The investment-heavy formula that more than doubled China’s output since 2005 has lost its punch. Over the past decade, the real rate of return on capital has fallen by half, according to research by Bai Chong-en, an economics professor at Tsinghua University. “China in recent years shows sharply diminishing returns” on its investments, concluded David Dollar, a senior fellow at the Brookings Institution, in a 2013 study.
China's President Xi Jinping delivers an opening speech of the APEC CEO Summit as part of the Asia-Pacific Economic Cooperation (APEC) Summit at the China National Convention Center in Beijing, Sunday, Nov. 9, 2014.
Xi’s embrace of market forces is aimed at reviving China’s prosperity engine, thus making the future safe for its one-party system.
“These reforms are meant to strengthen and maintain the current political setup,” said Louis Kuijs, chief China economist at Royal Bank of Scotland in Hong Kong. “The reforms are not an objective by themselves.”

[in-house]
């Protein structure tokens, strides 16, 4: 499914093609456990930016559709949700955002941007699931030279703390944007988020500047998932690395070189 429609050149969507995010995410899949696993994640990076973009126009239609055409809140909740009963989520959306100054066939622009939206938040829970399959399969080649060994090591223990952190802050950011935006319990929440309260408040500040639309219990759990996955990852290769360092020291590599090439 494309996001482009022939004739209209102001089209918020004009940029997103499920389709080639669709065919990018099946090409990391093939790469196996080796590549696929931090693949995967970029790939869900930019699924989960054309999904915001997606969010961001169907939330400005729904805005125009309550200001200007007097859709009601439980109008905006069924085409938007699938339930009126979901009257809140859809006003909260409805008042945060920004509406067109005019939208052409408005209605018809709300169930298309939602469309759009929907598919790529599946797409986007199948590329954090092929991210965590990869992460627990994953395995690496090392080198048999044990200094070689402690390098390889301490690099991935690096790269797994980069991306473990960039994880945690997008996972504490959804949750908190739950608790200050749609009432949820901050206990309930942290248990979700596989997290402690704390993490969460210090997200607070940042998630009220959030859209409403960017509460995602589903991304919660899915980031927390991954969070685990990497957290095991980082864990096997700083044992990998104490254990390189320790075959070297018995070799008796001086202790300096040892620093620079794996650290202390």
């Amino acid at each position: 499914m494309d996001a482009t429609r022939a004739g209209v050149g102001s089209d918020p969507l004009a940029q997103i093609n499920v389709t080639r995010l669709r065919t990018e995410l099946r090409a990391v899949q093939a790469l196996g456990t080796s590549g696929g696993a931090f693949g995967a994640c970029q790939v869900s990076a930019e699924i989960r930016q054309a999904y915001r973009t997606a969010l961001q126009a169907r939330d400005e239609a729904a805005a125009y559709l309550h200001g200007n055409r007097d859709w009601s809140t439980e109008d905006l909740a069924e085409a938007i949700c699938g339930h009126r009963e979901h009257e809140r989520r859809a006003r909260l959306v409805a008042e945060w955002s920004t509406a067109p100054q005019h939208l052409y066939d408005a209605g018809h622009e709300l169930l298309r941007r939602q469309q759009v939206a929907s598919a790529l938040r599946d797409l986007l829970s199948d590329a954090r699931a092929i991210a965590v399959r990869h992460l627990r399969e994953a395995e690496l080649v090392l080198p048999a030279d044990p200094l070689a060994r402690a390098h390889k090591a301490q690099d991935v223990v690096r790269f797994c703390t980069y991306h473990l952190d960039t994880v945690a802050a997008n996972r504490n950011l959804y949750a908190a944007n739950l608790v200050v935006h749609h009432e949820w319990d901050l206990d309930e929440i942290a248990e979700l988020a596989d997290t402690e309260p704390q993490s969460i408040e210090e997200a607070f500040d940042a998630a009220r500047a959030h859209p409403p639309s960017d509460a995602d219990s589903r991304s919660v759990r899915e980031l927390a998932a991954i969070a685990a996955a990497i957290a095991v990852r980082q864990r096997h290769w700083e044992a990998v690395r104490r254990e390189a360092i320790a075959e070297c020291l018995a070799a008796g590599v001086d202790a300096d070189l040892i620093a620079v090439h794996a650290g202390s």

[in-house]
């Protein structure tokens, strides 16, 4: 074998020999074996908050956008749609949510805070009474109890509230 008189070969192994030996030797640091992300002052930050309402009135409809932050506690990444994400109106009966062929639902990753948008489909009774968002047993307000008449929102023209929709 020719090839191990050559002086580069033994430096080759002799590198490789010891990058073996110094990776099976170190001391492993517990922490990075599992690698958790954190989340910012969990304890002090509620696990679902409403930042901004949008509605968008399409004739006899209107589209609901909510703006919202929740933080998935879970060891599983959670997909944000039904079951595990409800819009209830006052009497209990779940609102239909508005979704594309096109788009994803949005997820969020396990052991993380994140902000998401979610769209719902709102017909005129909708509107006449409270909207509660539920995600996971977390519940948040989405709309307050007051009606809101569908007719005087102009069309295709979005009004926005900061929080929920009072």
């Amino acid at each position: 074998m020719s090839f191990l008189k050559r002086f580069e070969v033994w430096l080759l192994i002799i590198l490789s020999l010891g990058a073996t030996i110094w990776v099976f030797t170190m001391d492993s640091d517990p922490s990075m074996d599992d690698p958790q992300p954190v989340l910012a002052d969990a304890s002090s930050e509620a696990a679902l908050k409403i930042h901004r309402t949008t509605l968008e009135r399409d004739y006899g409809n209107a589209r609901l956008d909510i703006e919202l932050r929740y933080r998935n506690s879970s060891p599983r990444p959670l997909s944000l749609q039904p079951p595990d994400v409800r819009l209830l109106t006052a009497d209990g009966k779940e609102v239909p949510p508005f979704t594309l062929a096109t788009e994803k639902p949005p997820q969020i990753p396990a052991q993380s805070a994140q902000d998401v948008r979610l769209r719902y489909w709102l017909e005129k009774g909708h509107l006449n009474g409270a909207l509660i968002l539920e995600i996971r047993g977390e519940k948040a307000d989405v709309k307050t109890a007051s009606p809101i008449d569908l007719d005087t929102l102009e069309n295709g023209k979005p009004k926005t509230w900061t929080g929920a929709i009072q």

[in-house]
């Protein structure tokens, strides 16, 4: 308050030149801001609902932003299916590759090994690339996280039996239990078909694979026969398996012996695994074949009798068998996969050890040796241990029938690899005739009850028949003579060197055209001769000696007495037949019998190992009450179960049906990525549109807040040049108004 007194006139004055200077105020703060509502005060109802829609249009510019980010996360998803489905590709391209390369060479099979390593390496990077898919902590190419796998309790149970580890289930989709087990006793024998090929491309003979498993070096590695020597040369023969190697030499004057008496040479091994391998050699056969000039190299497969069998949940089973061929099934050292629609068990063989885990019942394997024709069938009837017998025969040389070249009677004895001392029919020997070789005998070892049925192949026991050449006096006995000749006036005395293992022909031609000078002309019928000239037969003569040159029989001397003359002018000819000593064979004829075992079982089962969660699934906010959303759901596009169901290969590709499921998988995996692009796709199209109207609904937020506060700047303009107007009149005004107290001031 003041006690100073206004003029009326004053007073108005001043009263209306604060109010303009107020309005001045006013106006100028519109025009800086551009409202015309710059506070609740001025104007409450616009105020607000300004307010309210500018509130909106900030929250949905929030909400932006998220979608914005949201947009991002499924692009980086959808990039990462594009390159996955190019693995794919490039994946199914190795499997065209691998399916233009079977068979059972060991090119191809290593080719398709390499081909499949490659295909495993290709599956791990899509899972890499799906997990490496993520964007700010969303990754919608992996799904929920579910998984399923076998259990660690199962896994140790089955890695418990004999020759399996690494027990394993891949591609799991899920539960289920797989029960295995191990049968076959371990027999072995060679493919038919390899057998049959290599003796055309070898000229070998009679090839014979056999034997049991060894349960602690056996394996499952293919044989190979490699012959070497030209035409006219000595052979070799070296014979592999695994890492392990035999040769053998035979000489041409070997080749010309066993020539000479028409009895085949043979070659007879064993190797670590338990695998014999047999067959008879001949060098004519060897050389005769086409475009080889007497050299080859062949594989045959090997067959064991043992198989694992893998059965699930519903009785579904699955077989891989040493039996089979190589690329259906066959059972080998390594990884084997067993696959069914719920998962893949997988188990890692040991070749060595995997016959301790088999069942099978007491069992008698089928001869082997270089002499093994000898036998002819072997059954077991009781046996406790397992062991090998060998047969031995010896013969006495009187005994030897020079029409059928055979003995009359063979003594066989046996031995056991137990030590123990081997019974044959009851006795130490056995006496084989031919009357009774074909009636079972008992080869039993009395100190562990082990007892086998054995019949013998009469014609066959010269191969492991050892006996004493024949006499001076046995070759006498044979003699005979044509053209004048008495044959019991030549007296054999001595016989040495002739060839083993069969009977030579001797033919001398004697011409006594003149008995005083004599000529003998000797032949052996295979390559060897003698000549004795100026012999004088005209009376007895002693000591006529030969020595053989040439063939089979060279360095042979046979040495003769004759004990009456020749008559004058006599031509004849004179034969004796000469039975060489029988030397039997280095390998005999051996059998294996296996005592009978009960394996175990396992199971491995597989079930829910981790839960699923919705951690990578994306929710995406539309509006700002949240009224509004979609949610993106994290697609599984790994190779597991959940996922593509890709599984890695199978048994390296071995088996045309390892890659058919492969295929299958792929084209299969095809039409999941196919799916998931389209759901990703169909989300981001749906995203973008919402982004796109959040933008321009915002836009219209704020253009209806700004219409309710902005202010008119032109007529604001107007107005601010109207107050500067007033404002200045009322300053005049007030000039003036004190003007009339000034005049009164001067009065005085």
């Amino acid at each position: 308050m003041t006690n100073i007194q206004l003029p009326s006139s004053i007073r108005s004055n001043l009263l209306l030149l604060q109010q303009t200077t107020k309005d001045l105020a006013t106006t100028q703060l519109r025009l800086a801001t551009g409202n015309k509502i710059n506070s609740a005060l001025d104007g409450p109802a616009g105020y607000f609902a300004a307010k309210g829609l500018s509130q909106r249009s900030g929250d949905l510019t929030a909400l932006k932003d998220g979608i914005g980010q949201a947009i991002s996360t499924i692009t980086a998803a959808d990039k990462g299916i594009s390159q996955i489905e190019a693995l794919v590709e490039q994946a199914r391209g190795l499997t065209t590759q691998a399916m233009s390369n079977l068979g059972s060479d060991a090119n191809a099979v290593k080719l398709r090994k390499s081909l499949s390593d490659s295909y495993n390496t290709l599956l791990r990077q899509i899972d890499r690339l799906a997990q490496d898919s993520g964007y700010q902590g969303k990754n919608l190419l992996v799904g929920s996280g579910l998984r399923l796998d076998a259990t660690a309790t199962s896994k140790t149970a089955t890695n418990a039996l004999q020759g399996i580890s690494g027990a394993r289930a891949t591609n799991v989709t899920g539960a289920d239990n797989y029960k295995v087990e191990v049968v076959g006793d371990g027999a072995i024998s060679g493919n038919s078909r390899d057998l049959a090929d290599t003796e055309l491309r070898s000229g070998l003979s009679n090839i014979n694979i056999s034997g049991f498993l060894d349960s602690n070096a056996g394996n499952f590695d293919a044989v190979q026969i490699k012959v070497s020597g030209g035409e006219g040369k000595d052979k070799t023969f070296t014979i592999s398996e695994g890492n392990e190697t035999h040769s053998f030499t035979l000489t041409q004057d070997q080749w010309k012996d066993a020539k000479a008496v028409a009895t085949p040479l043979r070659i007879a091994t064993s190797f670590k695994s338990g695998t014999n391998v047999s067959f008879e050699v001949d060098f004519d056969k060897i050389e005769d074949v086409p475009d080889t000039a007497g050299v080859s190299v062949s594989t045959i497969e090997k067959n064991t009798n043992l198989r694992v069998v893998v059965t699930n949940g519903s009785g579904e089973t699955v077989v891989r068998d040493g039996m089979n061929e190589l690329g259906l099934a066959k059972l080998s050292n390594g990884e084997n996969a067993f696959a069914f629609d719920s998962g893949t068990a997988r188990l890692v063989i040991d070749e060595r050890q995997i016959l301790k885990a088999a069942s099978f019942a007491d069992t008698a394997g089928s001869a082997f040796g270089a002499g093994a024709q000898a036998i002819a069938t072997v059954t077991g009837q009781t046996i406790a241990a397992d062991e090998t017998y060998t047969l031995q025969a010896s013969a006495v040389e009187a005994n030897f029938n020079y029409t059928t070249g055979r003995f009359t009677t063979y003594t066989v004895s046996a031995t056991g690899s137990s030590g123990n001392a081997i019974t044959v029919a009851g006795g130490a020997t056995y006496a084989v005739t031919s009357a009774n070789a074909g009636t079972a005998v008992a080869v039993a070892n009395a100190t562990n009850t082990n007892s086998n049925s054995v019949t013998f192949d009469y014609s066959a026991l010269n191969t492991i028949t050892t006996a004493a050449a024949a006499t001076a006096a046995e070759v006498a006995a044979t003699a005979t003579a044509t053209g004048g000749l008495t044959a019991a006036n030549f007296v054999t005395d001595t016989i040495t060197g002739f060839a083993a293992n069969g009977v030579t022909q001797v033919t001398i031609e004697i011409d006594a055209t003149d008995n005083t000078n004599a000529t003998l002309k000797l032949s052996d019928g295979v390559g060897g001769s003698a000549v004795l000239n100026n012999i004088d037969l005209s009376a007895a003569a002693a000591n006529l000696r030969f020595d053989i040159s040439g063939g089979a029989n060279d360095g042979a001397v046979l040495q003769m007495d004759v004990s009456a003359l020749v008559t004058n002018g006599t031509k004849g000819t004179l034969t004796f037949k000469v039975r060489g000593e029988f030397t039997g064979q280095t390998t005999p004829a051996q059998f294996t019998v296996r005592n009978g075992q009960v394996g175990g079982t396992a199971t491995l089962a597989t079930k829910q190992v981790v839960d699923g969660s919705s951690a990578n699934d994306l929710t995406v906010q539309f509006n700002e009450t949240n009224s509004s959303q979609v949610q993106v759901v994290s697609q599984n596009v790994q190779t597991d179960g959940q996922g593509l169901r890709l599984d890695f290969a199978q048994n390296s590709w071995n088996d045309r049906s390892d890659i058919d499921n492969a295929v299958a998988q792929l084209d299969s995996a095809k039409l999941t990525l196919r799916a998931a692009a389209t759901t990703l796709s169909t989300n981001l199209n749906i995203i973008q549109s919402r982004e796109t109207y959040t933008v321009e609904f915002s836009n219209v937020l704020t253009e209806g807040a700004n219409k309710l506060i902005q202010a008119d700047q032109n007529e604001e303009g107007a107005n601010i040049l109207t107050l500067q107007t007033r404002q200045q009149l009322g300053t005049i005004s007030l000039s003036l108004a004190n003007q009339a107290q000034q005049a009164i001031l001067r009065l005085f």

Since the 1978 start of what it calls “reform and opening,” China has taken a gradual approach to abandoning the command economy. Today, the country remains a hybrid: Goods producers operating in global markets face fierce competition, while at home the state determines the price or availability of credit, land and energy.
At last year’s third plenum, the party’s Central Committee pledged to let resources respond to market forces and to limit the government’s role to maintaining stability and providing public services.